Throughout the year, Bice Curiger invites prominent figures from the world of the arts to talk about an aspect of the life and work of Vincent van Gogh that holds particular meaning for them.
Van Gogh’s Arles
Between personal testimony and open dialogue with Bice Curiger, Jean-Paul Capitani revisits the places and the people painted by Van Gogh during his stay in Arles from February 1888 to May 1889. Most of the Arles buildings and structures documented in Vincent’s work have now disappeared. Looking at Trinquetaille bridge or Langlois bridge as the artist painted or drew them, and comparing this with the face they present today, we can see how much the city has changed. The portraits that Vincent painted in Arles, such as his Seated Zouave of 1888, testify to Van Gogh’s passion for the human figure, which he studied throughout his career.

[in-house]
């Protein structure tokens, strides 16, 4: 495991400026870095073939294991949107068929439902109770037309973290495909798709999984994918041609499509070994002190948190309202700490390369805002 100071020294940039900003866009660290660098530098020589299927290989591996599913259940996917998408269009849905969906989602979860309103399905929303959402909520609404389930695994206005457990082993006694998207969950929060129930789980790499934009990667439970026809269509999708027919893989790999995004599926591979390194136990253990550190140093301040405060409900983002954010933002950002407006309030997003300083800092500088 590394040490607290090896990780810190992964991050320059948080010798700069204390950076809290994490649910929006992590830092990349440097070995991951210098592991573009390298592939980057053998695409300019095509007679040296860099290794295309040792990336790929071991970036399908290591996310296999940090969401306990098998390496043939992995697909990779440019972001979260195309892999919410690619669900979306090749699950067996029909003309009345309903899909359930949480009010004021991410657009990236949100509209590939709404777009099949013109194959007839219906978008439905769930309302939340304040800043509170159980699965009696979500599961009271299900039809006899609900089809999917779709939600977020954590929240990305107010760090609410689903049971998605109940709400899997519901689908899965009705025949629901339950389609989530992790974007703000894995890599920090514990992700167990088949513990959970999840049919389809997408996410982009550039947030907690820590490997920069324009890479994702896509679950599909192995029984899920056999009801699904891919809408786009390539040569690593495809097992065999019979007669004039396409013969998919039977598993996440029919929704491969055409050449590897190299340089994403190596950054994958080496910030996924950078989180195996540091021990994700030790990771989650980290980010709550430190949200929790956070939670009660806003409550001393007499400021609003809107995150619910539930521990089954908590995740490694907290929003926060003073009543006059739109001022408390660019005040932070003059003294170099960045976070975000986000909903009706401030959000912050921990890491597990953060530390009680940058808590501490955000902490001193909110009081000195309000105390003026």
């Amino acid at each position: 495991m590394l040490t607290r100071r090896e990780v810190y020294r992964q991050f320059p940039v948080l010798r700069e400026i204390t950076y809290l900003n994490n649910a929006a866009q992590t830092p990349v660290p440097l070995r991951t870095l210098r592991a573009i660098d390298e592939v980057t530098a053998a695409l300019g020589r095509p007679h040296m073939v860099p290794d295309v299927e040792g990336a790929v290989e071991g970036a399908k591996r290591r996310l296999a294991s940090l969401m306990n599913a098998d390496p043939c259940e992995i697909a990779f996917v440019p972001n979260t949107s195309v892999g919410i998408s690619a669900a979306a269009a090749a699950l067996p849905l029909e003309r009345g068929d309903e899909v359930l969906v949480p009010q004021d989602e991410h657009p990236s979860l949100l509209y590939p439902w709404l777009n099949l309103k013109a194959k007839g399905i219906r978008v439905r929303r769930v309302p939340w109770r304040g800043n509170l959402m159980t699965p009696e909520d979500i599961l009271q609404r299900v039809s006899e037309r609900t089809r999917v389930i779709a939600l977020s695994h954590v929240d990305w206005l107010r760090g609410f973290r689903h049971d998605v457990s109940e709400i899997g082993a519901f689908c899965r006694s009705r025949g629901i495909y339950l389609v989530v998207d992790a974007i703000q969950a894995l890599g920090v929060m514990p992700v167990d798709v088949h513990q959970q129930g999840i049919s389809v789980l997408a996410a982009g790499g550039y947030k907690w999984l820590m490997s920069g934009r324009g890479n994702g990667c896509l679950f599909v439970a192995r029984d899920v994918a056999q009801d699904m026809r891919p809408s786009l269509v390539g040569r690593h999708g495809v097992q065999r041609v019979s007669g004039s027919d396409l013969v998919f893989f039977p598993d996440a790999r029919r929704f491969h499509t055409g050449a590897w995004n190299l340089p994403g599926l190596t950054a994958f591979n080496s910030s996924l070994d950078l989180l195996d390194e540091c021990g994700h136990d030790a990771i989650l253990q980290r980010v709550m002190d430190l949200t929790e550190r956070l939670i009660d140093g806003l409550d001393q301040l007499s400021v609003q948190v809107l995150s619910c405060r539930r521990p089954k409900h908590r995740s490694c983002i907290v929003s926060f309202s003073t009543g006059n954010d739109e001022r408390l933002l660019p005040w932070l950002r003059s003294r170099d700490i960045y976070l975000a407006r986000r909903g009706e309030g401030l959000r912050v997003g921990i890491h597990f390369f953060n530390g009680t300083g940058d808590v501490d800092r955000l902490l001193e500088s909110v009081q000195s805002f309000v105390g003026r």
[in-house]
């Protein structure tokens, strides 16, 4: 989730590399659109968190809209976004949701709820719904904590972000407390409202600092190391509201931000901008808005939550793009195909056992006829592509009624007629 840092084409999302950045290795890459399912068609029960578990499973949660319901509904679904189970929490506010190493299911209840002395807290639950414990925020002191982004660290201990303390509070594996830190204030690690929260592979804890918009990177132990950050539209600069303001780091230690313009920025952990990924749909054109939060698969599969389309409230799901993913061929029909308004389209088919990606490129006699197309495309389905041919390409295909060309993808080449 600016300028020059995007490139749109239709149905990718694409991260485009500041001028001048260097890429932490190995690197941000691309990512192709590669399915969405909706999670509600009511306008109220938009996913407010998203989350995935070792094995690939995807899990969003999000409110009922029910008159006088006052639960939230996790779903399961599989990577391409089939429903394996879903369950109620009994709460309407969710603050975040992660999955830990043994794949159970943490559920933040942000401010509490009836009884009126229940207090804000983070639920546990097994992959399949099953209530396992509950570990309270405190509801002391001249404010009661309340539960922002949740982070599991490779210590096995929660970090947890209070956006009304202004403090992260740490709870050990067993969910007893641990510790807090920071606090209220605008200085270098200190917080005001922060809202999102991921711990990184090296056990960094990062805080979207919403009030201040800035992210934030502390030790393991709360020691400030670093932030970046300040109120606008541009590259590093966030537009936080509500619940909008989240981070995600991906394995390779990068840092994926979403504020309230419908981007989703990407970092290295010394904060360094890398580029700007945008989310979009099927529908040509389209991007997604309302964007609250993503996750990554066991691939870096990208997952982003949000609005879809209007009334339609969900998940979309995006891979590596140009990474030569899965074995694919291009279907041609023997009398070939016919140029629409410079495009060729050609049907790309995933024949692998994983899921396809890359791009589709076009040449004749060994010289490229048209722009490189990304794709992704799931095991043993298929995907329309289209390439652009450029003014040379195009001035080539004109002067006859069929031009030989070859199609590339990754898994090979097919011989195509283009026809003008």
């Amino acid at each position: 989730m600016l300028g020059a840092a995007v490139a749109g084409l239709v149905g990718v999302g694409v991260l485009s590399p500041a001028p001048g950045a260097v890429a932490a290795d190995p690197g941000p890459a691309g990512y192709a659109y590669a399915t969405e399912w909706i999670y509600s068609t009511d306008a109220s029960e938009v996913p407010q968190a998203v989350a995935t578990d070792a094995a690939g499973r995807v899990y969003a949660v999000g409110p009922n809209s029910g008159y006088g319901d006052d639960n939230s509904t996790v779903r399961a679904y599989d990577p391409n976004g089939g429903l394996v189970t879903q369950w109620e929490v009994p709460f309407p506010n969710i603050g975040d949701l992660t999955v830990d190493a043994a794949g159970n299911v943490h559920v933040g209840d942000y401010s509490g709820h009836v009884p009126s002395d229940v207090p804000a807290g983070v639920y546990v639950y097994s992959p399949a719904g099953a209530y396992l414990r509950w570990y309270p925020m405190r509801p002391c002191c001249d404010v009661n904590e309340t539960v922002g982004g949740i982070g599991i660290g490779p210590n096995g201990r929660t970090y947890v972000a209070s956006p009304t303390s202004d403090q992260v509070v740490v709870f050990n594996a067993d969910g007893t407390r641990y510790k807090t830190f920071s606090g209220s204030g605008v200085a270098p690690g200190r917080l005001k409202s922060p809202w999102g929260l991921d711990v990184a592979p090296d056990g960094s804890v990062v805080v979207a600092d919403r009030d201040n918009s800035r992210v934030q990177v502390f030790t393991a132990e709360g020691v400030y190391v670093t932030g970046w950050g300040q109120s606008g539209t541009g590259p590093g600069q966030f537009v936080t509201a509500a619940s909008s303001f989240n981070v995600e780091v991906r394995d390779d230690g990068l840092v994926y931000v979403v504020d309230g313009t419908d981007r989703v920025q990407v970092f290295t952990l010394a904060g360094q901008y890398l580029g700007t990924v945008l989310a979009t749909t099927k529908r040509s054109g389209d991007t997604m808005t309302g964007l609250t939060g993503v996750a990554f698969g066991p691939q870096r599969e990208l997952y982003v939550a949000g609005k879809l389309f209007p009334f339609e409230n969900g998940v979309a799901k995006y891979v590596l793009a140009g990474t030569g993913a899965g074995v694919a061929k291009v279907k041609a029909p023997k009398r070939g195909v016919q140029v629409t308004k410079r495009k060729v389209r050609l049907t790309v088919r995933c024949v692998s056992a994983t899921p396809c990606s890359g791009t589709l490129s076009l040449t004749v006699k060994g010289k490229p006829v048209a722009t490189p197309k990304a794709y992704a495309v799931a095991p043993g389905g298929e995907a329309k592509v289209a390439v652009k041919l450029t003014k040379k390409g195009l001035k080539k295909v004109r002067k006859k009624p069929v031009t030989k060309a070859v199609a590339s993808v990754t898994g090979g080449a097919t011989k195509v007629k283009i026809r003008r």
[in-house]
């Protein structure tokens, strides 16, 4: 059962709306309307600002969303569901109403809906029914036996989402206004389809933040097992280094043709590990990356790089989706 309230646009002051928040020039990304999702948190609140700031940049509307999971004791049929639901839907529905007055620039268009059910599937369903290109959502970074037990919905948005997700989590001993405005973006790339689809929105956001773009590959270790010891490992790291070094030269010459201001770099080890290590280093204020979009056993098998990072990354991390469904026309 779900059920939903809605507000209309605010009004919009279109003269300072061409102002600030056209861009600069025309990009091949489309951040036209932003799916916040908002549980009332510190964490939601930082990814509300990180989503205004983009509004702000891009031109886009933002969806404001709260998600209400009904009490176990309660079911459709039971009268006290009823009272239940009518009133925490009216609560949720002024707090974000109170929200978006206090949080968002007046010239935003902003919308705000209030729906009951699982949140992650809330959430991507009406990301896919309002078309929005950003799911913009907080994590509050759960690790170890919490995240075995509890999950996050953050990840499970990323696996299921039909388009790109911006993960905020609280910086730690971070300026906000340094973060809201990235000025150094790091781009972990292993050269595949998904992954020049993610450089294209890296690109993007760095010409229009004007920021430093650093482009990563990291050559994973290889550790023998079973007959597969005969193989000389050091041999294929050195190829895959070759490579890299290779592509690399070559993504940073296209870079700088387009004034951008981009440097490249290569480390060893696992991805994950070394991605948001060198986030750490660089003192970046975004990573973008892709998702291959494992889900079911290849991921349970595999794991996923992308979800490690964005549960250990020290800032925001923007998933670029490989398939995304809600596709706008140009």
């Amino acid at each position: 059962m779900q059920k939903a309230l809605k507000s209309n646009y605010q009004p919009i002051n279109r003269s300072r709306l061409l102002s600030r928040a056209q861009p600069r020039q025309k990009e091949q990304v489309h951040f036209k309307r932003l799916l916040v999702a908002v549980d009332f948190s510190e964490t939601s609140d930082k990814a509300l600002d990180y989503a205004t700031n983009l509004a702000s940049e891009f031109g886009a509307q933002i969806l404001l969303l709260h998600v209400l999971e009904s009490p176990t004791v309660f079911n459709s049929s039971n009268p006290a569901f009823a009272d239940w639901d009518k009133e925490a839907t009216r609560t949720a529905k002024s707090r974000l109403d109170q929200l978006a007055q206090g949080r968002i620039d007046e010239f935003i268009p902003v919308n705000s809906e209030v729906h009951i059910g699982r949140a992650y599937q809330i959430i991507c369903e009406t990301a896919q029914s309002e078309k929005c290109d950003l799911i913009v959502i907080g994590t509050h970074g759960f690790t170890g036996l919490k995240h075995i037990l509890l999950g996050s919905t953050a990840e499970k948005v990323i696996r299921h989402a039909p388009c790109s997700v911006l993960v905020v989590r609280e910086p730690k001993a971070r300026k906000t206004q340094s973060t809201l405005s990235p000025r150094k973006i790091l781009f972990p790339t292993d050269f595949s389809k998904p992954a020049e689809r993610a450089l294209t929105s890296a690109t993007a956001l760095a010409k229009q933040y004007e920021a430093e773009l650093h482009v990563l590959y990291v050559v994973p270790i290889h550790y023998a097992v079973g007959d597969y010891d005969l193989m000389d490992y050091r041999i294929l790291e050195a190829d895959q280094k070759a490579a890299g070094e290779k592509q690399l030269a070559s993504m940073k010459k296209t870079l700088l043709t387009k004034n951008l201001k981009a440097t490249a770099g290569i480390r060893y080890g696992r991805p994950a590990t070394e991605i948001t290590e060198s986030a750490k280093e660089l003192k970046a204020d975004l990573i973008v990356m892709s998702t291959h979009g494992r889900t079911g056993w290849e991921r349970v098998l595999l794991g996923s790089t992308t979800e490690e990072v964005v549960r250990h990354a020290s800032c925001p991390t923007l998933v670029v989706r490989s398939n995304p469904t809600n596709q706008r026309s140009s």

Born in Arles in 1944, Jean-Paul Capitani is an agronomist by training. He is today the director of the publishing company Éditions Actes Sud.